FREE FOR THE ASKING: NOURISHING PRODUCTS AND SERVICES AVAILABLE TO ILLINOIS’ COVID-19 FRONTLINE HEROES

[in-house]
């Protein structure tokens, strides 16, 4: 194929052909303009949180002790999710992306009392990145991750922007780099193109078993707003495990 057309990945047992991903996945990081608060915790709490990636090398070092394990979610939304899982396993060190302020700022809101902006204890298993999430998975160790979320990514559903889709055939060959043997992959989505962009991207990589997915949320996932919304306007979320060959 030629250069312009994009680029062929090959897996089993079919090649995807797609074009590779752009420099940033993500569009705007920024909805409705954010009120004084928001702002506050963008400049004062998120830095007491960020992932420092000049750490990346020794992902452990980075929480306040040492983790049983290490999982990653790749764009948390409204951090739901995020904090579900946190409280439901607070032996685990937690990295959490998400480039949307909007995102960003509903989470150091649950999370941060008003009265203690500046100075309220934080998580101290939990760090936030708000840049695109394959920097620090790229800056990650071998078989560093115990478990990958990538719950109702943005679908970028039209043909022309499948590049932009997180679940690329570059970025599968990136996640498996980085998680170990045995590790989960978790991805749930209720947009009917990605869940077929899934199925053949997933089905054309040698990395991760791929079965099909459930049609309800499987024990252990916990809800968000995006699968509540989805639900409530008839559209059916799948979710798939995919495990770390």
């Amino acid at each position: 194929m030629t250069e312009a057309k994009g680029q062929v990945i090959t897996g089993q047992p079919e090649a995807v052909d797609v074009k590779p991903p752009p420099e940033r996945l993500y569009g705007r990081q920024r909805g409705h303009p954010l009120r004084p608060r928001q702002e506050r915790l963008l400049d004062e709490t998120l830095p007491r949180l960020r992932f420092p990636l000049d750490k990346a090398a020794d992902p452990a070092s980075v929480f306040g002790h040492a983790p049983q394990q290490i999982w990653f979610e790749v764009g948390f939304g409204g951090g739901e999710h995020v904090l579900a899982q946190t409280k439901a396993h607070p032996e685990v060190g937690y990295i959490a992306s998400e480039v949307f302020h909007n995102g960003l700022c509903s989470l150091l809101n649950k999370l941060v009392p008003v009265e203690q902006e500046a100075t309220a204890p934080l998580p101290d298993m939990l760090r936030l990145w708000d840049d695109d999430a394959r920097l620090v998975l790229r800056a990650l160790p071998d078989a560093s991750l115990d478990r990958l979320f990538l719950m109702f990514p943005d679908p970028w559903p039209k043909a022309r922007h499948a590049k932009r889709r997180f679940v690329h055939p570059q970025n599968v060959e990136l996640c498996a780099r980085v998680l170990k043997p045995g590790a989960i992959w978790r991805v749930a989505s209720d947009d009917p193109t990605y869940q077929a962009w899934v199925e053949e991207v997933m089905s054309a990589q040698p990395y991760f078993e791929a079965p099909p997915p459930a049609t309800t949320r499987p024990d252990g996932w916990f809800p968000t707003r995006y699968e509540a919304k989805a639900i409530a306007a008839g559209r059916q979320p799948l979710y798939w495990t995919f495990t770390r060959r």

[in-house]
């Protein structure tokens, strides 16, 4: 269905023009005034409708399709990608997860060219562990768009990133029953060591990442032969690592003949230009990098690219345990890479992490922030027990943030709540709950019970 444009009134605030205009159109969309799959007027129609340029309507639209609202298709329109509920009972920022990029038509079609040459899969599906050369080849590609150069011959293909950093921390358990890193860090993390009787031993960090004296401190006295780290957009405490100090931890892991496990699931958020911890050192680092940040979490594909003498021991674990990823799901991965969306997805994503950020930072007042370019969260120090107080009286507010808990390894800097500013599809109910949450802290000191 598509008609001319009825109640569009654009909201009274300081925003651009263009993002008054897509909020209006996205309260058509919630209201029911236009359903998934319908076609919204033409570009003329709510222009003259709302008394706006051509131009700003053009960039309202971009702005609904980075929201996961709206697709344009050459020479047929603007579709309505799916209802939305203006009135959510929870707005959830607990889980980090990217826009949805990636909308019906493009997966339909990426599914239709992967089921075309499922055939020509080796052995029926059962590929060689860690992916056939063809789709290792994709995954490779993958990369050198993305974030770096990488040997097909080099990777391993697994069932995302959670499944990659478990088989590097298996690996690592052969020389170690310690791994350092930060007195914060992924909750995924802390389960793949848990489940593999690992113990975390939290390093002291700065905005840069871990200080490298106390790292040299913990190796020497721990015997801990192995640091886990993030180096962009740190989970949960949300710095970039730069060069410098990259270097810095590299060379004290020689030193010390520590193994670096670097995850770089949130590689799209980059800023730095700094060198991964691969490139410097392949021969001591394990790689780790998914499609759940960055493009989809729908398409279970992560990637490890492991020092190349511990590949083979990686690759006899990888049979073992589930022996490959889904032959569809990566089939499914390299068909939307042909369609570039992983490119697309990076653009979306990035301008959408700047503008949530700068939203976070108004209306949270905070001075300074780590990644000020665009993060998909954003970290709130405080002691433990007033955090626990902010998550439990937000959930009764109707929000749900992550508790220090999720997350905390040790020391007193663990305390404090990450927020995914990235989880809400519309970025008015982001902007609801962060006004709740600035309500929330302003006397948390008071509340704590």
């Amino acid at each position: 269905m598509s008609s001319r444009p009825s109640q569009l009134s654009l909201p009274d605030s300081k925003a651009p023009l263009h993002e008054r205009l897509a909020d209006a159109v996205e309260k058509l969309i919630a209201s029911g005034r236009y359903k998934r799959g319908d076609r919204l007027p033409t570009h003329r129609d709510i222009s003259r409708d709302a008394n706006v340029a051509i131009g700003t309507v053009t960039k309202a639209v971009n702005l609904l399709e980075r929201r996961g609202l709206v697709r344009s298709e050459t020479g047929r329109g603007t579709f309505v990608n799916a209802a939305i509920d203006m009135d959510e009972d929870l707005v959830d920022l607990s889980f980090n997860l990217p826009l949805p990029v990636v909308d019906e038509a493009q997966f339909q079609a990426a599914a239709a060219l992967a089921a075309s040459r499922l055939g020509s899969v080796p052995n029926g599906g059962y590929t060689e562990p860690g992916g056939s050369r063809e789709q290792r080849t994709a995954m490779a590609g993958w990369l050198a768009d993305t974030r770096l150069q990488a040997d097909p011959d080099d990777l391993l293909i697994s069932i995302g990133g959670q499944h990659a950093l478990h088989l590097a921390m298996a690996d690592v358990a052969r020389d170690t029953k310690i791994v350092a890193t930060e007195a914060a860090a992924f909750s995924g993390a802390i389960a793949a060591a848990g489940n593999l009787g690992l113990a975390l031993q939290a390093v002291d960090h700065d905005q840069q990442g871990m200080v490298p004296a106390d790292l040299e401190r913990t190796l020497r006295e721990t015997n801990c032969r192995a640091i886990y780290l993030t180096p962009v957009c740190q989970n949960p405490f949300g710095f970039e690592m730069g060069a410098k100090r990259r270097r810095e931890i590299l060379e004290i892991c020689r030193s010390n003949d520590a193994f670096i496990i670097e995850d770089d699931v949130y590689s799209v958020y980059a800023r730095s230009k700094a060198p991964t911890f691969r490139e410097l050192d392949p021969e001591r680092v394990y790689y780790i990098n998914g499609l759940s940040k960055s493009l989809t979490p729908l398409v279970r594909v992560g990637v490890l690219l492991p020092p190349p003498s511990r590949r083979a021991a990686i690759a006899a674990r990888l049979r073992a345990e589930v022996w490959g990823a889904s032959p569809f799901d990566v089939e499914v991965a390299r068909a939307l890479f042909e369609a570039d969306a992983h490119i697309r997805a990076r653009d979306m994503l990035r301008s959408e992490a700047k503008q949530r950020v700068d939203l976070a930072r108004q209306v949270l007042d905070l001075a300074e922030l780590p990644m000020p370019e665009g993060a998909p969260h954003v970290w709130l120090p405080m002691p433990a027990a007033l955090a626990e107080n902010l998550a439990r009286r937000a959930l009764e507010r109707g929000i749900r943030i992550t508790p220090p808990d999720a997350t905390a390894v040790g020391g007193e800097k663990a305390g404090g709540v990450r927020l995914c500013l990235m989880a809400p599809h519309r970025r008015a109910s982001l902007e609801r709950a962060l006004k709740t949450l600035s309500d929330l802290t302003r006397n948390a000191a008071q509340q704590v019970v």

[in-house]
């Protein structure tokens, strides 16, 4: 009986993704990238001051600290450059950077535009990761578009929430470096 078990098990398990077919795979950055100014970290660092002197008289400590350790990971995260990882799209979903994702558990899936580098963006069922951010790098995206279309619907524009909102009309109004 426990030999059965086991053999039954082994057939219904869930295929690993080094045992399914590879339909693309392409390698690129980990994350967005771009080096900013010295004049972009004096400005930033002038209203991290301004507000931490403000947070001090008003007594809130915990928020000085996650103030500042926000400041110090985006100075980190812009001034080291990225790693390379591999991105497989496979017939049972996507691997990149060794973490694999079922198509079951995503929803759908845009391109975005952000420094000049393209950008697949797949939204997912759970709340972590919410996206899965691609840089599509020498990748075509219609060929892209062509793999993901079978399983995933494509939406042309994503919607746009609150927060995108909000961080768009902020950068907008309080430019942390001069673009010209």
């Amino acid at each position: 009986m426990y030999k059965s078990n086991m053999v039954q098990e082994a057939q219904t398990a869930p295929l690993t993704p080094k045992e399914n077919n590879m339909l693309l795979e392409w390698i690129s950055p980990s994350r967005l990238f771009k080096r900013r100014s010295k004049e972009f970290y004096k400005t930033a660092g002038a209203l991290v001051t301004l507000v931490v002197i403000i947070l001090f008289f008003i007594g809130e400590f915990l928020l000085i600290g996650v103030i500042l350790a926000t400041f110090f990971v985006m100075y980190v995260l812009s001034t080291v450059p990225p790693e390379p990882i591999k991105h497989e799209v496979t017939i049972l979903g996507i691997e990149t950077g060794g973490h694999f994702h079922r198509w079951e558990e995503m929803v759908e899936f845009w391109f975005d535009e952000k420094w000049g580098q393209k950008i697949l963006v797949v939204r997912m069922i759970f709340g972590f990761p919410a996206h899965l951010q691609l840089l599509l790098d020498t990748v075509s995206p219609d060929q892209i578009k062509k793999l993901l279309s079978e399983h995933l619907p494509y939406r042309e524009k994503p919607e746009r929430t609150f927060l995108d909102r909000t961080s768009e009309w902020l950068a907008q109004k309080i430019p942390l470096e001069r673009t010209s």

Frontline Impact Project Works with Corporate Donors to Provide Food, Beverages, Personal Care Items, Wellness Products and Mental Health Services to Frontline Heroes NEW YORK -- Amid a devastating Covid-19 resurgence, Frontline Impact Project is offering the nation’s healthcare and emergency response personnel access to donated snacks, meals, beverages, personal care items, mental health services, and accommodations. Created by The KIND Foundation, Frontline Impact Project has become a primary vehicle through which the business community has shown support for the men and women who are keeping America’s communities healthy. Frontline Impact Project is a streamlined and efficient way for institutions to request and receive resources and surface new needs as the pandemic evolves. Institutions eligible for donations include hospitals, assisted living facilities, nursing homes, community healthcare centers, outpatient clinics, EMS squads. Frontline Impact Project serves institutions of all sizes throughout the country ─ from a town fire department with 20 firefighters to a multi-state hospital system employing thousands of workers. Norman Stein, Chief Development Officer and Senior Vice President, Boston Medical Center, says, "It is of vital importance we provide our frontline caregivers with nourishment as they work tirelessly to care for our patients and community, and the donation from Frontline Impact Project has certainly helped us stay committed to that goal." Sean Gibson, Manager, Duke University Hospital’s Trauma Center, echoed Stein’s sentiment saying, “We are grateful for Frontline Impact Project’s support of our healthcare community. We need everyone’s help to overcome this global health crisis, and donations such as this make a notable difference for our workers on the front lines.” At www.frontlineimpact.org, representatives from frontline institutions can submit requests for resources along with a reference to validate the institution’s legitimacy. To ensure efficiency, departments or units within a larger institution are encouraged to work with their internal procurement team before requesting donations. After a request has been submitted, Frontline Impact Project matches the requester with a corporate donor(s). The donor(s) then work to deliver the product and/or service directly. While not every request is fulfilled, Frontline Impact Project does all it can to ensure needs are met. To date, nearly 60 corporate partners, including KIND, Unilever, Extra Gum, Nestlé, Keurig Dr Pepper, Justin’s, Hint, Harry’s, RISE Brewing Co., Headspace and Image Skincare, have donated more than 3.4 million products. The platform has made 525 matches across 41 states. “We are prepared to support the needs of frontline healthcare workers and first responders no matter how long it takes for this crisis to pass,” says Michael Johnston, President of The KIND Foundation. “Frontline workers’ needs will inevitably change in the days and weeks to come. Our intention is to recruit diverse partners now so that we are poised to meet new and unexpected needs later.” Visit www.frontlineimpact.org for more information. Direct questions to Jonathan Yates at email@example.com.